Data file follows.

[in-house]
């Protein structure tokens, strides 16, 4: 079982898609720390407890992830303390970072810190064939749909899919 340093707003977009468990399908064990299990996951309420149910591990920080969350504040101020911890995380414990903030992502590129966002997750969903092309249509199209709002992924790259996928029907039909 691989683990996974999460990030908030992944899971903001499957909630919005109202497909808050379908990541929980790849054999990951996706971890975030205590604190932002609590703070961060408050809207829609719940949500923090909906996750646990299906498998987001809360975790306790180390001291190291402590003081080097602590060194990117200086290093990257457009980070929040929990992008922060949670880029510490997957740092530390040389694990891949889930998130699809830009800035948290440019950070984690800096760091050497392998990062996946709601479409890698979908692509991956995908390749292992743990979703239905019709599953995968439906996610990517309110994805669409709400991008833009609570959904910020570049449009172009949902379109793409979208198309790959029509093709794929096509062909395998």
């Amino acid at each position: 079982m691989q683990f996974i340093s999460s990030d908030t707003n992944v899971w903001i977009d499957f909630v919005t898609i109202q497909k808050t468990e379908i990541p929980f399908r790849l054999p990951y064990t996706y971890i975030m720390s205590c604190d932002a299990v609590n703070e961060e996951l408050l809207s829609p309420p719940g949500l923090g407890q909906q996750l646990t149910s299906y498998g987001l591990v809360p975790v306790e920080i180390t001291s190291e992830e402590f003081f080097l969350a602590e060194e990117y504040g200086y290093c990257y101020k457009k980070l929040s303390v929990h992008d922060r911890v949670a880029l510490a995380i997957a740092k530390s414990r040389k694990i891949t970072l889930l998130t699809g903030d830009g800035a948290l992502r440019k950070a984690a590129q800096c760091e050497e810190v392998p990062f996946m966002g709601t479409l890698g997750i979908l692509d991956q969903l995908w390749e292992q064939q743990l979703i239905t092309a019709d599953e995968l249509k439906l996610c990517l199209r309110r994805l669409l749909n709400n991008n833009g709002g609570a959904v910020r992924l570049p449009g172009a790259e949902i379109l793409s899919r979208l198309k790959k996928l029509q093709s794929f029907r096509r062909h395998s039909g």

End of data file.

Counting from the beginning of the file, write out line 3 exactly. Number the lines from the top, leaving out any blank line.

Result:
């Amino acid at each position: 079982m691989q683990f996974i340093s999460s990030d908030t707003n992944v899971w903001i977009d499957f909630v919005t898609i109202q497909k808050t468990e379908i990541p929980f399908r790849l054999p990951y064990t996706y971890i975030m720390s205590c604190d932002a299990v609590n703070e961060e996951l408050l809207s829609p309420p719940g949500l923090g407890q909906q996750l646990t149910s299906y498998g987001l591990v809360p975790v306790e920080i180390t001291s190291e992830e402590f003081f080097l969350a602590e060194e990117y504040g200086y290093c990257y101020k457009k980070l929040s303390v929990h992008d922060r911890v949670a880029l510490a995380i997957a740092k530390s414990r040389k694990i891949t970072l889930l998130t699809g903030d830009g800035a948290l992502r440019k950070a984690a590129q800096c760091e050497e810190v392998p990062f996946m966002g709601t479409l890698g997750i979908l692509d991956q969903l995908w390749e292992q064939q743990l979703i239905t092309a019709d599953e995968l249509k439906l996610c990517l199209r309110r994805l669409l749909n709400n991008n833009g709002g609570a959904v910020r992924l570049p449009g172009a790259e949902i379109l793409s899919r979208l198309k790959k996928l029509q093709s794929f029907r096509r062909h395998s039909g």